Danish police have arrested two men named as accomplices. Little is known about them except that they are young and will not be identified.

Last edited by CJ on Tue May 12, 2015 3:44 am; edited 1 time in total
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PostPosted: Mon Feb 16, 2015 6:02 pm    Post subject: Reply with quote

Denmark charges two as Europe on edge after fresh attacks

Copenhagen (AFP) - Two men were charged in Copenhagen on Monday with helping the gunman who killed two people in twin weekend attacks that have stoked renewed fears of Islamist and anti-Semitic violence in Europe.

Flags were flying at half-mast across Denmark after the shootings that stunned one of the world's most peaceful nations.

The suspected attacker, gunned down by police in a pre-dawn shootout on Sunday, was identified as a 22-year-old Dane with a history of violent crime who had only been freed from jail two weeks ago.

Danish intelligence said the gunman, who killed two people in attacks just hours apart at a cultural centre and a synagogue may have been inspired by last month's Islamist attacks in Paris.

"A new type of war," thundered the right-wing Jyllands-Posten newspaper, which had itself triggered violent protests across the Muslim world after publishing cartoons mocking the Prophet Mohammed in 2005.

Two suspects were charged Monday with helping the Copenhagen attacker get rid of his weapon and giving him somewhere to hide, according to the lawyer of one of the men, Michael Juul Eriksen, told AFP.

Police confirmed two men had been charged with aiding the gunman but did not confirm the specific allegations against them.

-' Cynical act of terror' -

From Tokyo to London, Riyadh to New York, expressions of sympathy and outrage poured after the shootings described by Danish Prime Minister Helle Thorning-Schmidt as a "cynical act of terror".

Several media identified the gunman as Omar El-Hussein, who was said by the Ekstra-Bladet tabloid to have been released from prison two weeks ago after serving a term for aggravated assault -- raising fears he may have become radicalised behind bars.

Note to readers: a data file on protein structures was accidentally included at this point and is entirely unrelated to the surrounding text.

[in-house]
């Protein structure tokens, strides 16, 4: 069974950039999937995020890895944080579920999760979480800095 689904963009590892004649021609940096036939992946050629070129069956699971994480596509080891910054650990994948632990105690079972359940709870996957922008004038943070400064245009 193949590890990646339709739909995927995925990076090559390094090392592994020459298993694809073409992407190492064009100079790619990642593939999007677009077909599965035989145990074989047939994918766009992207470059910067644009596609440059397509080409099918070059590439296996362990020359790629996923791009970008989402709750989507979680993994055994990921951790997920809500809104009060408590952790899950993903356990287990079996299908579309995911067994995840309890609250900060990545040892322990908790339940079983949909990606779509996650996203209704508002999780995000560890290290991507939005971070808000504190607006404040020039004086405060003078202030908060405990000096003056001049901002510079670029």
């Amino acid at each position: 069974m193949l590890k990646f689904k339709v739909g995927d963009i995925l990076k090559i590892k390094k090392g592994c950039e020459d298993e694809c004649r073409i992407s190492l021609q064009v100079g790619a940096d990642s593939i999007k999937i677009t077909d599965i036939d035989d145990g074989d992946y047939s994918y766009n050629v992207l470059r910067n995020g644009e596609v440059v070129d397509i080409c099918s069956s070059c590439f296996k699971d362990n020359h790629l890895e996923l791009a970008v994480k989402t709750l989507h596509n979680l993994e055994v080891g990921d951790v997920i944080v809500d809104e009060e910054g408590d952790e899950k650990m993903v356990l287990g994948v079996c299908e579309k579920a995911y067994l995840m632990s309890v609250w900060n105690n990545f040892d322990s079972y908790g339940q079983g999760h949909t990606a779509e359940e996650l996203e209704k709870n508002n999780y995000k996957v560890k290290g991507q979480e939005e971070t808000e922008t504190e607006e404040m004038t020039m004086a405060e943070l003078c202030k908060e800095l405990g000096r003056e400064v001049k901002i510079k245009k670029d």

Investigators said the man, who was born and raised in Denmark, had a history of assault and weapons offences.

In a killing spree that bore a striking resemblance to the Paris attacks, the gunman first fired off a volley of bullets outside the Krudttoenden centre on Saturday afternoon during a panel discussion about Islam and free speech.

Documentary film-maker Finn Norgaard, 55, who colleagues said had a special interest in the problems of integration in Denmark, was killed.

In the second attack in the early hours of Sunday, the gunman opened fire outside the synagogue during a bar mitzvah, killing a 37-year-old Jewish man named as Dan Uzan who was guarding the building.

Five policemen were wounded in the two incidents before the gunman was tracked down to a working class district of Copenhagen and killed in a shootout with police.

Police said the gunman was already "on the radar" of the intelligence services and that they were investigating if he had travelled to conflict zones such as Syria and Iraq.

"He may have been inspired by the events that took place in Paris a few weeks ago," national intelligence chief Jens Madsen told reporters Sunday.

A photo of the suspect showed him wearing a black puffer jacket and a maroon balaclava and carrying a black bag.

- Floral tributes -

Armed officers raided a Copenhagen Internet cafe in one of a series of operations on Sunday as police stepped up patrols on the streets of the city of one million people.

The central area of the capital that is home to both the synagogue and Noerreport station, the country's busiest rail hub, was cordoned off by police carrying machine guns.

Tearful Danes have laid flowers and candles at the sites of the killings, while the Copenhagen bourse said it would observe a minute's silence in honour of the victims.

A columnist in the left-of-centre Politiken newspaper linked the shootings to the rise of the anti-immigrant Danish People's Party in a country were immigrants make up about nine percent of the population.

The attacks have revived fears in Europe about jihadist violence and anti-Semitic attacks against Jews since the bloody events in Paris on January 7-9.

Israeli Prime Minister Benjamin Netanyahu immediately urged European Jews to move to his country after Saturday's shooting, echoing a similar call made after the Paris attacks.

But France responded icily to his comments, with President Francois Hollande saying that Jews belonged in Europe and "in particular in France" despite anti-Semitic incidents including the defacing of hundreds of tombstones at a Jewish cemetery.

Four Jews were among a total of 17 people killed in the Paris attacks on a kosher supermarket and the Charlie Hebdo satirical weekly, which had published cartoons lampooning Mohammed.

World governments reacted with outrage to the Copenhagen killings.

British Prime Minister David Cameron condemned them as an "appalling attack on free speech and religious freedom", while the United States branded them "deplorable" and UN chief Ban Ki-moon said there was "no justification" for the bloodshed.